Good morning all,
Worcester has been in the news again this week, with Alan King and Warren Greatrex airing their grievances regarding the treatment of their owners on Saturday, which was Worcester's Ladies Day.
Why can some so-called smaller tracks get it right, and others so badly wrong? My thoughts on the main piece, plus today's selection from Carlisle.
Worcester is one of those tracks that seems to serve a purpose, namely, to provide summer jumping, and you'd think that a track, relatively below the radar and with few weekend fixtures, could just chug along merrily and provide what it's asked to do without any major concerns. Yet it seems that, every year, there's complaints about the place, mainly from trainers and owners. Are they justified?
I go to Worcester quite often. Or at least I did, because I haven't been this season and I can't say I'm missing it. I often found myself in a bad mood before I'd even got there, because I knew what was coming. First off, before you've even got out the car, you've got to deal with one of the worst car parks on a British racecourse. Potholes everywhere and in wet weather, the main part was almost unusable. So you'd be shunted onto the grass. It's been like that for as long as I can remember. Maybe it's been fixed this year, I don't know.
Another thing – the staff, who are the same staff as work at other local racecourses. Indeed, many of them wear Wolverhampton jackets. I know quite a few of them and deal with them on a weekly basis. At other racecourses they seem quite happy, yet here, they simply forget about customer service. Grunts and pointing are often the order of the day. Why so? What is it about this place that changes folk?
Inside, you are faced with a grandstand that is, quite frankly, a relic of a bygone era. There's an upper and lower floor and if you're the sort that likes a sit down, get there early as the seats tend to go pretty quickly. The upper floor, where the restaurant is, reminds me of a 70's sitting room. There's been times when I've ordered food and had to wait for someone to get up so I can sit down to eat. That isn't good enough.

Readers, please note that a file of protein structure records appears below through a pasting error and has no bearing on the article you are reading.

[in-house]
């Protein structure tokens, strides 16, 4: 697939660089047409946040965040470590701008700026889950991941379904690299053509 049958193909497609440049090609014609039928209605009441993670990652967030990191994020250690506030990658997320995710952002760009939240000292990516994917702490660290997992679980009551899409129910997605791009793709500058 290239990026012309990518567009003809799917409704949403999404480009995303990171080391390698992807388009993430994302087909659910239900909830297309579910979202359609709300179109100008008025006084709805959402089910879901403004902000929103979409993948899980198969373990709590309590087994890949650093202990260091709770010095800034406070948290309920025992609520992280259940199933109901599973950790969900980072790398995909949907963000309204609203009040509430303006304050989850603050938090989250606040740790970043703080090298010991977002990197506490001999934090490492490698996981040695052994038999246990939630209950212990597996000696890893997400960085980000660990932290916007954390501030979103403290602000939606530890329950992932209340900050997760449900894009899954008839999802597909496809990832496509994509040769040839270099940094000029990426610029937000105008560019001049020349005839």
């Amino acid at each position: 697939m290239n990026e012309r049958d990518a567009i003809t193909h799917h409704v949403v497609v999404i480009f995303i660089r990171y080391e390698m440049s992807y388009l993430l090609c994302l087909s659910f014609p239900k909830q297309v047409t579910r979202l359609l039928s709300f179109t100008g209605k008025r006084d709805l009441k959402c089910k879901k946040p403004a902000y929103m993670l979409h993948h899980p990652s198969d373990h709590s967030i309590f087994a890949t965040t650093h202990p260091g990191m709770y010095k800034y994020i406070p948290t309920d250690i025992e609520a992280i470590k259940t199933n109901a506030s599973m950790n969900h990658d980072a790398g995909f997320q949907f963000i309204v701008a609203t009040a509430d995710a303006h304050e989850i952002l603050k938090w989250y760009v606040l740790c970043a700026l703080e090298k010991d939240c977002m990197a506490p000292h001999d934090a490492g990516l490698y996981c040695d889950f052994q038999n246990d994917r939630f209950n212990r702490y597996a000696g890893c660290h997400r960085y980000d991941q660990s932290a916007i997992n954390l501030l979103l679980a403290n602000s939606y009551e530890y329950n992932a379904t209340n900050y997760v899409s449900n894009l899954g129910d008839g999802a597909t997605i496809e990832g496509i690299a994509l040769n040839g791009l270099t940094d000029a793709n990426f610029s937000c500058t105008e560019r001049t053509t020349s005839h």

The lower floor has a bar, and a betting area, but again, simply isn't big enough to cope with more than a couple of hundred people. It can get very crowded in wet weather as there's not much shelter, other than here, on the track.
The Tote buildings are old, and need modernising. As does the weighing room and jockeys changing room, which frequently has a tent added onto the side, presumably for the women jockeys to get changed in. That can't be good enough either. And as for the owners and trainers bar, which I've been lucky enough to be in a few times, it's tiny. Really tiny. It doubles up as an annual members bar and any more than 50-60 in there and it feels very overcrowded. Last time I was in there the TV's weren't working properly.
There are good parts – the parade ring is great, large and plenty of room for all to get around, and the course itself is a perfectly fair test of a horse. But those things alone don't make you feel welcome at the track. The racing and facilities really do seem to have been forgotten about.
Now, compare that to Fakenham, surely the smallest track in the country? (I'm happy if anyone wants to tell me otherwise!). That's a three hour drive from my house and yet I really don't mind it at all. And why? Because I know I'll enjoy myself when I get there. Now, in terms of the facilities, it's not that much better than Worcester, although there's a couple of tea bars and food outlets to have a sit down. But Fakenham compensate by making a great atmosphere – the locals cheer their course favourites home, the food is very reasonably priced and most of it is locally sourced, you're not charged a fortune to get in and the whole place has a very friendly, welcoming feel to it. It's like stepping back in time, but in a good way. Worcester feels like stepping back in time too, but at the other end of the scale. I can't help but think Hereford was reopened so that Worcester can be closed at some point in the near future. I have to say, if it goes, I'll not miss it.
I could do with a winner, my form hasn't been great for a couple of weeks and although Troika Steppes set off looking like he meant business yesterday, he folded rather tamely once tackled. So it's to Carlisle I go today and Johni Boxit is the one that catches the eye in the 7.45 there. Ferrier is favourite at present and he's your typical Prescott three-runs-at-shorter-then-into-handicaps horse. Entries for him over the next few days rather suggest a better run is expected tonight, but Johni Boxit's claims are fairly clear here after a better effort last week when second at Lingfield. He tried to make all the running there and is likely to try similar tactics here. I don't think he'll get taken on for the lead. Blinkers go on as well, and at the prices, I'll take a chance on him.
Today's selection – Johni Boxit 7.45 Carlisle.
Good luck with all your bets today,